Republicans in the House of Representatives have added another bill to this week’s legislative agenda, which is already cumbersome. The bill, entitled the Market Transparency and Taxpayer Protection Act, would force government-sponsored enterprises Fannie Mae and Freddie Mac to close their non-critical assets. The bill is intended to reduce the size of the two mortgage companies.
Introduced by Representative Robert Hurt (R-Va.), H.R. 2440 would require Fannie Mae and Freddie Mac to sell their “non-mission critical” assets, which include patents and historical mortgage data. Hurt explained that the purpose of the requirement found within the bill is to force Fannie and Freddie to loosen their grip on the mortgage industry, particularly since taxpayers have been forced to finance the two companies since 2008.
Hurt introduced the bill last year as a member of the House Committee on Financial Services. Rep. Spencer Bachus (R-Ala.), chairman of the Financial Services Committee, and Rep. Scott Garrett (R-N.J.), chairman of the Capital Markets and Government Sponsored Enterprises Subcommittee, are co-sponsors of H.R. 2440.
"By enhancing transparency, accountability, and oversight, this bill is another step in our continued efforts to effectively reform Fannie Mae and Freddie Mac and put an end to their near-limitless bailouts in order to protect American taxpayers at a time when they need it most," Hurt stated in a release last year when the bill was first introduced.
"With more than $150 billion in taxpayer funds already spent propping up Fannie and Freddie and hundreds of billions more a possibility, it is critical that we begin the process of winding down these Government Sponsored Enterprises and increasing the role of the private sector in the secondary mortgage market to strengthen our housing finance system," he added.
"GSE reform affects taxpayers in the 5th District and across the nation, and as we seek to restore stability to the marketplace and get our economy back on track, I look forward to working with my colleagues on the Financial Services Committee as this bill moves through the legislative process," Hurt said.
Fannie Mae and Freddie Mac were primary facilitators of the mortgage troubles in the United States. The Hill reports:
Fannie and Freddie guarantee more than half of U.S. home loans and were put into conservatorship in September 2008, which put them under the control of the Federal Housing Finance Agency. According to the Congressional Research Service, that means taxpayers are standing behind roughly $5 trillion of debt held by the two GSEs.
Many blamed Fannie and Freddie's ability to repackage billions in mortgage loans as mortgage-backed securities as a key factor that led to home-price increases and the resulting housing bubble.
The risky mortgages acquired during the real estate bubble ultimately destroyed the finance companies, which required the rescue efforts of the federal government.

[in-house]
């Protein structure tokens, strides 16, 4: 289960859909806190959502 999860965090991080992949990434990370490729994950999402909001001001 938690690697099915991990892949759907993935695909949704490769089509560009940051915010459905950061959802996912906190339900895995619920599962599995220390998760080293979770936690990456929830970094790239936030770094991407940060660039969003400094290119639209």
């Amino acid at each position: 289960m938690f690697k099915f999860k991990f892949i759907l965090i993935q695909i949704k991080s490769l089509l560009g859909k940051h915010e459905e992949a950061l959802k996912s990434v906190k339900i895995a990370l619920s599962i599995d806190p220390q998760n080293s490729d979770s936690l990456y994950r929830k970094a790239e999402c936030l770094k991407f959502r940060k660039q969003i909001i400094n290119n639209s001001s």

Economic expert Peter Schiff said of the GSEs, “Without the Fannie Mae and Freddie Mac guarantees and without the low interest rate there never would have been a housing bubble.”
Thus far, the two government-sponsored enterprises have received more than $100 billion from the government in relief funds, and Fannie Mae has asked for an additional $2.6 billion from the Treasury Department. Freddie Mac has requested $500 million.
What's more, Politico notes that Fannie and Freddie managed to fend off scandal and crisis in 2008 by spending nearly $200 million on lobbying and campaign contributions:
They’ve stacked their payrolls with top Washington power brokers of all political stripes, including Republican John McCain’s presidential campaign manager, Rick Davis; Democrat Barack Obama’s original vice presidential vetter, Jim Johnson; and scores of others now working for the two rivals for the White House.
Meanwhile, the portfolios of both Fannie and Freddie have improved significantly since their bailouts, and the companies are beginning to turn large profits. Fannie Mae had a profit of $7.8 billion in the first half of 2012, and Freddie Mac had a profit of $3.6 billion during the same period.
The significant profits prompted an August announcement from the Treasury Department on stricter provisions for Fannie and Freddie in an effort to salvage taxpayer dollars as quickly as possible. The Daily Beast writes:
The new terms of federal support for Fannie and Freddie alter the four-year old bailout by requiring the companies to reduce their gargantuan portfolio of mortgages at a faster pace and to hand over all their profits to the taxpayer. The second provision is designed to end the backwards-seeming process that sometimes required the companies to take money from the government in order to pay the mandatory 10 percent dividend on the preferred shares that the Treasury purchased as part of the bailout in 2008.
One reason Treasury gave for this change is so that Fannie and Freddie “will be wound down and will not be allowed to retain profits, rebuild capital, and return to the market in their prior form.”
The House is expected to vote on Hurt’s bill by the end of the week, which marks the final days that the House will be in session before the presidential election in November. The bill is in addition to more than two dozen bills that Congress hopes to approve before break.
Other bills the House is planning to work on include the Global Investment in American Jobs Act, the FEMA Reauthorization Act, the Cutting Federal Unnecessary and Expensive Leasing Act, a bill to loosen environmental regulations on coal production, and a bill to provide visas for foreign nationals who earn advanced degrees in science, technology, engineering, or math.
Meanwhile, the Senate’s busy schedule includes a vote on a six-month spending resolution passed in the House on September 13.